Not only did KIWA systematically underestimate mean gauge accumulations, but it produced unrealistic spatial patterns of precipitation. It was shown how PPS estimates from the WSR-88D at KIWA are very sensitive to the radar's sampling of complex vertical profiles of reflectivity. Elevated reflectivity directly below the melting layer resulted in large, unreasonable precipitation estimates. The presence of a melting-layer brightband resulted in concentric rings of local maxima in the estimated accumulations around the radar. Furthermore, the magnitude of PPS estimates were found to decrease with range as beam heights increased above the surface. This range-dependency was a result of the radar beam sampling progressively less and less precipitation structure with height. Estimates from radar alone were found to be highly sensitive to the vertical structures of precipitation and largely unrepresentative of precipitation occurring at the surface. Thus, KIWA precipitation estimates have proven to be unreliable for accurate, precipitation monitoring during the cool season.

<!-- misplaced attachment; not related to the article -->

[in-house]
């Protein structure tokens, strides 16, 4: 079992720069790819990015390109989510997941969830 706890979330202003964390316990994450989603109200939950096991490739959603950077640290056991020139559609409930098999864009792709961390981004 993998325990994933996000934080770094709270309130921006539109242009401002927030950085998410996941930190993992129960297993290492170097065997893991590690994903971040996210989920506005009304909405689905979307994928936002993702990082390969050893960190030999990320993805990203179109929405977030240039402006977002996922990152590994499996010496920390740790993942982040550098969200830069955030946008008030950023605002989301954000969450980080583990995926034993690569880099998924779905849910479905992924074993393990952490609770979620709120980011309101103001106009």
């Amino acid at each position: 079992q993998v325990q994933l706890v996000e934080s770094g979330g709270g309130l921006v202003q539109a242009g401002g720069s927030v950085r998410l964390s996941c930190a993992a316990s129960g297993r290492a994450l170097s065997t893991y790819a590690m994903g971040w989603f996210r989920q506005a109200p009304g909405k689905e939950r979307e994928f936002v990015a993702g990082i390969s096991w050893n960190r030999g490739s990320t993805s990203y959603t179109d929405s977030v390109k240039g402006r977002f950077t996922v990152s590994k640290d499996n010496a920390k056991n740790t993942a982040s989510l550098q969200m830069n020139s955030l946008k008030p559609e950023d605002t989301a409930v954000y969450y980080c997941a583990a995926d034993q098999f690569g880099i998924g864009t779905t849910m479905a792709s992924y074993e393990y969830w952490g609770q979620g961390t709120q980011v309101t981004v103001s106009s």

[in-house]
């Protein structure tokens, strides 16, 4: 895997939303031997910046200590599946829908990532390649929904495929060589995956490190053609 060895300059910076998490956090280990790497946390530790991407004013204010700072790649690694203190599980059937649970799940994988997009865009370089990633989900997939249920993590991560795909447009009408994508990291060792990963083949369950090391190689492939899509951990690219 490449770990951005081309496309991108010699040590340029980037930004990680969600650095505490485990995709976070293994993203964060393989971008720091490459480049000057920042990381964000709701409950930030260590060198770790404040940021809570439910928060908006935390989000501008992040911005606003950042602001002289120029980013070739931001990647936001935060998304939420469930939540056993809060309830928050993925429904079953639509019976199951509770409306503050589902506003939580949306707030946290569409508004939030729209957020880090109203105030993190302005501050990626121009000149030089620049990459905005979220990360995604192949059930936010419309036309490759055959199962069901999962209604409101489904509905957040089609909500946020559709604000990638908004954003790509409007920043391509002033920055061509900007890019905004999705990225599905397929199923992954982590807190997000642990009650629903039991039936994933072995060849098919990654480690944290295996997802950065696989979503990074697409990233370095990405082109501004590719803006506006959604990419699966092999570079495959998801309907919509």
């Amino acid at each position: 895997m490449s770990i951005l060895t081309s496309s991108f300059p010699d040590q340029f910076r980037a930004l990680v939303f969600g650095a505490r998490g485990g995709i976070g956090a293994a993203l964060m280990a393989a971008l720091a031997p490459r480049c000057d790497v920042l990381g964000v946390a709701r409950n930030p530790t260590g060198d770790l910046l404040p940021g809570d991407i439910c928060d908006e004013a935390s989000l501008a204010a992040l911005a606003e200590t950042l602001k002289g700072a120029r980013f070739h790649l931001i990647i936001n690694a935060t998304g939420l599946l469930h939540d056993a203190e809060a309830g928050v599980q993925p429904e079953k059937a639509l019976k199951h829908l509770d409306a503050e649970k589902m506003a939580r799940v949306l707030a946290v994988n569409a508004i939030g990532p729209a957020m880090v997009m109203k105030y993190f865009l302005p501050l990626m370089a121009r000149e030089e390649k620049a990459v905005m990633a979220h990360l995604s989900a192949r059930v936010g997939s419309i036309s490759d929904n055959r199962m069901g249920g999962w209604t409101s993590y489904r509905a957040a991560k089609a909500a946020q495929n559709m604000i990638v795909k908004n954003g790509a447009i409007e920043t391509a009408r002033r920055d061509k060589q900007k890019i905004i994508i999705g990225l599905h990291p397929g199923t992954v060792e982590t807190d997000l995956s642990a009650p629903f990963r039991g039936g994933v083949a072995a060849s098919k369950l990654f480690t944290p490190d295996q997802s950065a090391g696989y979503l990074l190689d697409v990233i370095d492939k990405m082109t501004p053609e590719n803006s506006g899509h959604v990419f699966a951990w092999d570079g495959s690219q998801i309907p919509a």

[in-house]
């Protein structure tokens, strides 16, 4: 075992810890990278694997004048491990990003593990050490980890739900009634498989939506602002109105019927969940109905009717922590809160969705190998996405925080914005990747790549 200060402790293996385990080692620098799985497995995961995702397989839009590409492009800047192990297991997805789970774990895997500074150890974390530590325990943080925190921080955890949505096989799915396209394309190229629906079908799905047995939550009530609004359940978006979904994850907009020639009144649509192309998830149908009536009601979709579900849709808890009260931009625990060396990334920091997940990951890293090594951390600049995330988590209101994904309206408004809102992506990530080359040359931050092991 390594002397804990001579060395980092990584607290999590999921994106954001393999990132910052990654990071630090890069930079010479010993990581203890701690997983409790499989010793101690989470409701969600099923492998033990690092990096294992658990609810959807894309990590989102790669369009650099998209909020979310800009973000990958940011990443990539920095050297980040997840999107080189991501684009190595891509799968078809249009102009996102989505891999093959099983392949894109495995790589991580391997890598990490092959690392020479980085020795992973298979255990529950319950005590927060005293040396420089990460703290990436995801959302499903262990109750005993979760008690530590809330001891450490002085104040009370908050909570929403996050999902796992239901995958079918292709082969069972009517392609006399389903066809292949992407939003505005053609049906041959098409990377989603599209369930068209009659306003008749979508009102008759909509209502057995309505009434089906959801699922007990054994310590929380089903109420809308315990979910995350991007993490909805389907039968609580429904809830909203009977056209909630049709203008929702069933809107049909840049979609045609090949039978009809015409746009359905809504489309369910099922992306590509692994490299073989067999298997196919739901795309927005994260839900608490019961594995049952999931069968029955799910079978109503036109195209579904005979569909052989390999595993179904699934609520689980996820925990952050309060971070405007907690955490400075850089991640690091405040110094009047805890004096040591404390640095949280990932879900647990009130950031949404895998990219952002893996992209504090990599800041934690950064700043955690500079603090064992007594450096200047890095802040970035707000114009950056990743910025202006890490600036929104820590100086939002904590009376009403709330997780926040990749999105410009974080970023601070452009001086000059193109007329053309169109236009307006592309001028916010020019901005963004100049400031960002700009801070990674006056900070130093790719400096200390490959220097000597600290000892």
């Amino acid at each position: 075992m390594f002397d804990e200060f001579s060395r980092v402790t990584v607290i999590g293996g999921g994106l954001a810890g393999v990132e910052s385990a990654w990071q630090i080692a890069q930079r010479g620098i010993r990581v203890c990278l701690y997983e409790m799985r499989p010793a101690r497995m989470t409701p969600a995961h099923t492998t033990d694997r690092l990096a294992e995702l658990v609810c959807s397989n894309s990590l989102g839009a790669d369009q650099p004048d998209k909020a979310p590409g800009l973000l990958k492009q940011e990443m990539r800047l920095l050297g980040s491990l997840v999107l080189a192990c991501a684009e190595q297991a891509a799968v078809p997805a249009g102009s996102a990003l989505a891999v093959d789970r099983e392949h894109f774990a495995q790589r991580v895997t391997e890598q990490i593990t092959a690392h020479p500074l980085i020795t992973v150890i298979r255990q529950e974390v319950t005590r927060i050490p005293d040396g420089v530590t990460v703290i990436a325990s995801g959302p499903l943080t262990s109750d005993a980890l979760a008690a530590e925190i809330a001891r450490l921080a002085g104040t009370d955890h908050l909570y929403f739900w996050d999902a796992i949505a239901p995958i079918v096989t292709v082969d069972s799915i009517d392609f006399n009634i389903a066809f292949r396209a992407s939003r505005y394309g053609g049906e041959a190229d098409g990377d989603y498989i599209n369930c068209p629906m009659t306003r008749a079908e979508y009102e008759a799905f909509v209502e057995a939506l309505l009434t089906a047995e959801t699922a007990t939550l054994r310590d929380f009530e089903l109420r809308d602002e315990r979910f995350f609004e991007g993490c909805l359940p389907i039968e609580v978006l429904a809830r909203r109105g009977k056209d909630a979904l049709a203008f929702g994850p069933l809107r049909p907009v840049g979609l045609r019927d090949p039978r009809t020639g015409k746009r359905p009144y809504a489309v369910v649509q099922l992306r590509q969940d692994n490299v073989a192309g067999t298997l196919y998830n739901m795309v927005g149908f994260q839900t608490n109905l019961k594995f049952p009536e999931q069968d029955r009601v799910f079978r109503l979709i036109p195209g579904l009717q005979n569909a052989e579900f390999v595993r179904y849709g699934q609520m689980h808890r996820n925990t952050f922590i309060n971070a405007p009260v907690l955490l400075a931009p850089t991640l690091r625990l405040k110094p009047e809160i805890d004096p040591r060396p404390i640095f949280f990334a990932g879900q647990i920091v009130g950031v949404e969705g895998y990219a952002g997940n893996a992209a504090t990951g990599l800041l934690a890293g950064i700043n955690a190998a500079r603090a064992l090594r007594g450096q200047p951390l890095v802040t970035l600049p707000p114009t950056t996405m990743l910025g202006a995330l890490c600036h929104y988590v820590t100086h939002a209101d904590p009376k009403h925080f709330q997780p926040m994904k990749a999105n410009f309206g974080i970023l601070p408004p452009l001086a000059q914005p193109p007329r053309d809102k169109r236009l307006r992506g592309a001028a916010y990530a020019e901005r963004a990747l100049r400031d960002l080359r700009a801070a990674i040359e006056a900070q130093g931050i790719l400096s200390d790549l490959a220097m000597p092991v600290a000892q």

Storm total products from KFSX were shown, but not evaluated in detail. The ground elevation of the radar was always above the freezing level elevation during the cool season cases considered. Analysis of PPS accumulations revealed that, in all cases, KFSX severely underestimated the accumulations of snow water equivalent. This study addressed radar sampling problems and did not attempt to optimize many of the adaptable parameters used in the PPS. It is believed, however, that significant improvements can be made by changing coefficients and exponents in the default Z-R equation so that it applies to the liquid equivalency of snow (i.e., a Z-S equation).
Careful examination of the second and third events showed that precipitation estimates at several grid points were artificially inflated by anomalous beam propagation. Evidently, terrain features in the area are steep enough to block at least a portion of the lowest elevation angle from KIWA. The concomitant ground returns are not filtered in the clutter suppression component of the WSR-88D system. It is suggested that the NWS adjust their clutter filter on the KIWA radar to eliminate high intensity, non-meteorological returns.